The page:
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# MAT 1348: Knights and Knaves

These problems are quoted (or sometimes modified from) the wonderful logic puzzle
books of Raymond Smullyan, in particular his book What is the name of this book?
There is an island far off in the Pacific, called the island of Knights and Knaves. On this
island, there are people called knights (who always tell the truth) and knaves (who always
lie). They may be either male or female.

1. We have three people A, B, and C on the Island of Knights and Knaves. Suppose A
and B say the following:

A: All of us are knaves.
B: Exactly one of us is a knave.

Can it be determined what B is? Can it be determined what C is?

2. Suppose A says, “I am a knave but B isn’t.” What are A and B?

3. We again have three inhabitants, A, B and C, each of whom is a knight or a knave.
Two people are said to be of the same type if they are both knights or both knaves. A
and B make the following statements:

A: B is a knave.
B: A and C are of the same type.

What is C?

4. Again three people A, B and C. A says “B and C are of the same type.” Someone then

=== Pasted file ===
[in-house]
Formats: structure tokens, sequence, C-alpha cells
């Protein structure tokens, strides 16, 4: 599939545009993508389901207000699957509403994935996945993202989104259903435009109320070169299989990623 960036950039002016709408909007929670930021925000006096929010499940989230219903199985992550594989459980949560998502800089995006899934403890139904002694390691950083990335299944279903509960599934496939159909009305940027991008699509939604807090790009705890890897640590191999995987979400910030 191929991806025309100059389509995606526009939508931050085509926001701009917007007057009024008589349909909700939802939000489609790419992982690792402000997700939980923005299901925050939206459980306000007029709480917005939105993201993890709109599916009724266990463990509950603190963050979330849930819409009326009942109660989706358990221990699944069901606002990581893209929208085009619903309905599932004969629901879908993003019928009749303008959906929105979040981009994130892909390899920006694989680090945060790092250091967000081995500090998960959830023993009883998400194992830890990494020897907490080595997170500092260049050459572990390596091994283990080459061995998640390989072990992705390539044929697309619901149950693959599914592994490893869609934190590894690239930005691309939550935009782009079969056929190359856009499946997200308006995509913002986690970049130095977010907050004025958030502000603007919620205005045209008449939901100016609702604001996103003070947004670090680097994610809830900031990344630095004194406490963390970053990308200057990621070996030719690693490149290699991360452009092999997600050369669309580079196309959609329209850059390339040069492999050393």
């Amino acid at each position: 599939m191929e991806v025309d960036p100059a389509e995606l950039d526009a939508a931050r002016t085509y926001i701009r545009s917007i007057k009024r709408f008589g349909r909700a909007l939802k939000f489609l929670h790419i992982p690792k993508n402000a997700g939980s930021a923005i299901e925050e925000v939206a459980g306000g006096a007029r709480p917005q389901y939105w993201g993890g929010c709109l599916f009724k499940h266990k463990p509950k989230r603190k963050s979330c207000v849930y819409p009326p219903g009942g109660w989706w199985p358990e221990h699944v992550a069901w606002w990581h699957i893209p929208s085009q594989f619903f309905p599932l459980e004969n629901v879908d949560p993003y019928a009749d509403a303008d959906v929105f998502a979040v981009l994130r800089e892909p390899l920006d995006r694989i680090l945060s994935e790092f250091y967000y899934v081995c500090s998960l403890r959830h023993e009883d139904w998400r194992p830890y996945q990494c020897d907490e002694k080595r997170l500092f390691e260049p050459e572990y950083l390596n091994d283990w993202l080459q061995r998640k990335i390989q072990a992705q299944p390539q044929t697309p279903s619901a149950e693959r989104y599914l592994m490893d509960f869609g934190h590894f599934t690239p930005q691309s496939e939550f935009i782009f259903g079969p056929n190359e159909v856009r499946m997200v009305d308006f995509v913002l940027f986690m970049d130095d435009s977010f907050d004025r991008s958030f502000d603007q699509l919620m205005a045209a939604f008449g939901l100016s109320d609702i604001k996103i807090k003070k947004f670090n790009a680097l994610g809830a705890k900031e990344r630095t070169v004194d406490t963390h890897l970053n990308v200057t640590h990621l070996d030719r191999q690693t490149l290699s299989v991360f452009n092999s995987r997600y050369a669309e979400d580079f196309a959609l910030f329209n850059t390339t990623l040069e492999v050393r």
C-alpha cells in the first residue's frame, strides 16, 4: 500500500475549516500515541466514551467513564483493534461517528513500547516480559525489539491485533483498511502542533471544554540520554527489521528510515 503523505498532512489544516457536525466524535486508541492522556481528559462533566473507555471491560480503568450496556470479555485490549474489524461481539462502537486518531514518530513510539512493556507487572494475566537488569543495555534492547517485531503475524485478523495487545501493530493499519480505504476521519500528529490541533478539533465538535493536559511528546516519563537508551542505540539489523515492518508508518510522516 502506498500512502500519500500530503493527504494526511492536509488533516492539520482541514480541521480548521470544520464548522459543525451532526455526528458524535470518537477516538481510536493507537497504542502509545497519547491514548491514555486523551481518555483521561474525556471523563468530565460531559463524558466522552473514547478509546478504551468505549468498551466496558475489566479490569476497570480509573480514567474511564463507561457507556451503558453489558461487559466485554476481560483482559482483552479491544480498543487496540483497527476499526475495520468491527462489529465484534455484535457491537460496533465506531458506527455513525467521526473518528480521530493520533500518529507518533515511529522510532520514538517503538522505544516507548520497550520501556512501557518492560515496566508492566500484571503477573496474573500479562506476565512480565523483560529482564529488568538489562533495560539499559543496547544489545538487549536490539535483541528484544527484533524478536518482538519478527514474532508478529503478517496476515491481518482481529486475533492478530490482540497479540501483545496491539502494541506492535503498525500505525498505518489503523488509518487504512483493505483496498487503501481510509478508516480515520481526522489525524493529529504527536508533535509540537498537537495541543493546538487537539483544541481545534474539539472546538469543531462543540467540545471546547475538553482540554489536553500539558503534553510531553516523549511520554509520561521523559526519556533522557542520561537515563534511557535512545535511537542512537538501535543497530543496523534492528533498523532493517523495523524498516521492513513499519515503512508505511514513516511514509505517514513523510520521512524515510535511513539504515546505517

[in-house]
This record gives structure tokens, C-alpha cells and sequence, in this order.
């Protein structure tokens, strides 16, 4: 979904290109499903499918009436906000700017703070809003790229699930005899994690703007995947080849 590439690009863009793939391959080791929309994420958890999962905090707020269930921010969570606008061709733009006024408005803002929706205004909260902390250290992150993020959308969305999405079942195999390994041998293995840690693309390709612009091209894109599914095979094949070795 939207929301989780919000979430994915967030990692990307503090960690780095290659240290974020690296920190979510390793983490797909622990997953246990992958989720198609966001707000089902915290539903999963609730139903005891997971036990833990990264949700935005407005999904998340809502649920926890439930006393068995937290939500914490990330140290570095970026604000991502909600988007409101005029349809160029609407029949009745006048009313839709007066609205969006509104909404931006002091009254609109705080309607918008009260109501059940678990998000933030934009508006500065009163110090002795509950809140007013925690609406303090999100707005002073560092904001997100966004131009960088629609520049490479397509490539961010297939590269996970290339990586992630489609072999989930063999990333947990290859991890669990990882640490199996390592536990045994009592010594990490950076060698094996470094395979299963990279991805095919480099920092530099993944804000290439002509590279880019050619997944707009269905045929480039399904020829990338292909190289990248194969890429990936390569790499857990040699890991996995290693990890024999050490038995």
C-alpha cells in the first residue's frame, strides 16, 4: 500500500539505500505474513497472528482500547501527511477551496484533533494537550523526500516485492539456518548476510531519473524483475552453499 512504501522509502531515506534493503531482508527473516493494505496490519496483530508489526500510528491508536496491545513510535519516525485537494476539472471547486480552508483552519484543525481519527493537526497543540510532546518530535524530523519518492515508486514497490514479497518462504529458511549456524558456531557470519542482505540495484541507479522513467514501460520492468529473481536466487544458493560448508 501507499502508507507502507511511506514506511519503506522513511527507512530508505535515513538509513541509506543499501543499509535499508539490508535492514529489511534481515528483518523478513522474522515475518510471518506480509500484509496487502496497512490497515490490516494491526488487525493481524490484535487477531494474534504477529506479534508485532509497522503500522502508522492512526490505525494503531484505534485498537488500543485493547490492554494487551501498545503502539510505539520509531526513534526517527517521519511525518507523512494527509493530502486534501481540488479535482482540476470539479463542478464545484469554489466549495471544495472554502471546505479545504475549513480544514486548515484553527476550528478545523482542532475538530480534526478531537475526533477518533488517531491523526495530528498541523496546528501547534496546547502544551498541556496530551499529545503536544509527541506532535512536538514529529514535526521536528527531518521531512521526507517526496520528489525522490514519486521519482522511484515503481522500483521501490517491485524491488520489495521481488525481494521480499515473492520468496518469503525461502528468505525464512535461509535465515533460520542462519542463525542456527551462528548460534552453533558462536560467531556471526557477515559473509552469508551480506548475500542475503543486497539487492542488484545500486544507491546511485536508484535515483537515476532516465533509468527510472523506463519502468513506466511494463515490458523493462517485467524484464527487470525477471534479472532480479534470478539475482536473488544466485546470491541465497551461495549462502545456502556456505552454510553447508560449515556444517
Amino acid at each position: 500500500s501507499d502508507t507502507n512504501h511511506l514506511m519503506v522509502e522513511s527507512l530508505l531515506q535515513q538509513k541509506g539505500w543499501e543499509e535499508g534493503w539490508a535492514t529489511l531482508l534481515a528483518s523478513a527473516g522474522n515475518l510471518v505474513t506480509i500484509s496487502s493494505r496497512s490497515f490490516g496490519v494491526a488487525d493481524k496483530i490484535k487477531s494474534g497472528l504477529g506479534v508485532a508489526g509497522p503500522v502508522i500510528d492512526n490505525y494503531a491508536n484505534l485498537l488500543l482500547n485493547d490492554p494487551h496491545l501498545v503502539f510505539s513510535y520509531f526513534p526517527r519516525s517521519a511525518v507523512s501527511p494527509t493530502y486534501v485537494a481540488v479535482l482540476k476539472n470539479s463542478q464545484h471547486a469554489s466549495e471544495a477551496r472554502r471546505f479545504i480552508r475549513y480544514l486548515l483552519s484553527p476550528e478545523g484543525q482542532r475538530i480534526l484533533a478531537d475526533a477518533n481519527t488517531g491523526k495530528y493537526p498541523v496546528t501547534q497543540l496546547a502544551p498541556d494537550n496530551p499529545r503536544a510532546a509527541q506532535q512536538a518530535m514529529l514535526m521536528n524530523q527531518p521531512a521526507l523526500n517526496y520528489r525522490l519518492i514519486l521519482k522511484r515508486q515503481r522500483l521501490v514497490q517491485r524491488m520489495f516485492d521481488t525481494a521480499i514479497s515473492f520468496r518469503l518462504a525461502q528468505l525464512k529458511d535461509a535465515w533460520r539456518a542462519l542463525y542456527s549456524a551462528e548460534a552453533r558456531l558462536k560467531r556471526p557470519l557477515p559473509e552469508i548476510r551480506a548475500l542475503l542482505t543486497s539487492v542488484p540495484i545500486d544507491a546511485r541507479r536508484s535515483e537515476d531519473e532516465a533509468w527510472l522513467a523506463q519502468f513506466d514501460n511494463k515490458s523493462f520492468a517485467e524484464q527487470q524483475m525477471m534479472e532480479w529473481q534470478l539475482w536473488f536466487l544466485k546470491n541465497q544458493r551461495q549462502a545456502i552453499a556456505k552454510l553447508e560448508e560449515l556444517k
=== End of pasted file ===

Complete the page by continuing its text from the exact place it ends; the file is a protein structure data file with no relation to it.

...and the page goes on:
asks C, “Are A and B of the same type?” What does C answer?

5. We have two people A, B, each of whom is either a knight or a knave. Suppose A
makes the following statement: “If I am a knight, then so is B.” Can it be determined
what A and B are?

6. Someone asks A, “Are you a knight?” He replies, “If I’m a knight, then I’ll eat my
hat!” Prove that A has to eat his hat.

7. A says, “If I’m a knight, then two plus two equals four.” Is A a knight or a knave?

8. A says, “If I’m a knight, then two plus two equals five.” What would you conclude?

9. Given two people, A, B, both of whom are knights or knaves. A says, “If B is a knight
then I am a knave.” What are A and B?

10. Two individuals, X and Y, were being tried for participation in a robbery. A and B
were court witnesses, and each of A, B is either a knight or a knave. The witnesses
make the following statement:

A: If X is guilty, so is Y.

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